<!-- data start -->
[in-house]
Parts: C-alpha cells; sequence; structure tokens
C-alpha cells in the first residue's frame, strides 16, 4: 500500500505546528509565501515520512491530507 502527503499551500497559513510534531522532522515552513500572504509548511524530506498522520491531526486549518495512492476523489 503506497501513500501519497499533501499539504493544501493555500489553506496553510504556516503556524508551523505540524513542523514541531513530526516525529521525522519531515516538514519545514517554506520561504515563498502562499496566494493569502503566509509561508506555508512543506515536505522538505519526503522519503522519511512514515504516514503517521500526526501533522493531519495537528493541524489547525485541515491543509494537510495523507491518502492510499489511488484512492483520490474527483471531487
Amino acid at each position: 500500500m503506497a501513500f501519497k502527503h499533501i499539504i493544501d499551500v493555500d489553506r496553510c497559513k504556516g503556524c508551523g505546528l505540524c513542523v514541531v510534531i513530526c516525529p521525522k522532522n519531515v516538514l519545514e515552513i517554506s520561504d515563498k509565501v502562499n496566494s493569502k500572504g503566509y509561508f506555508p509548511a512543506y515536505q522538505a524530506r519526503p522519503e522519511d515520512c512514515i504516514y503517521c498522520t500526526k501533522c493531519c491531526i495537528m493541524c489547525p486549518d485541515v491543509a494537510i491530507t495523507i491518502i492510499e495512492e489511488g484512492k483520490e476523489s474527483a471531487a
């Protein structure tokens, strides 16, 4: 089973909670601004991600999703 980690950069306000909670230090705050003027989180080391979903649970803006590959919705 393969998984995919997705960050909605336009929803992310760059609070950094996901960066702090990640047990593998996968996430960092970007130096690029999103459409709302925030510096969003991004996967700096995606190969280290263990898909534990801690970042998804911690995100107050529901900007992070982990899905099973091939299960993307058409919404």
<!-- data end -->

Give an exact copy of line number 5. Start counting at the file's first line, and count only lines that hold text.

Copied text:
């Protein structure tokens, strides 16, 4: 089973909670601004991600999703 980690950069306000909670230090705050003027989180080391979903649970803006590959919705 393969998984995919997705960050909605336009929803992310760059609070950094996901960066702090990640047990593998996968996430960092970007130096690029999103459409709302925030510096969003991004996967700096995606190969280290263990898909534990801690970042998804911690995100107050529901900007992070982990899905099973091939299960993307058409919404």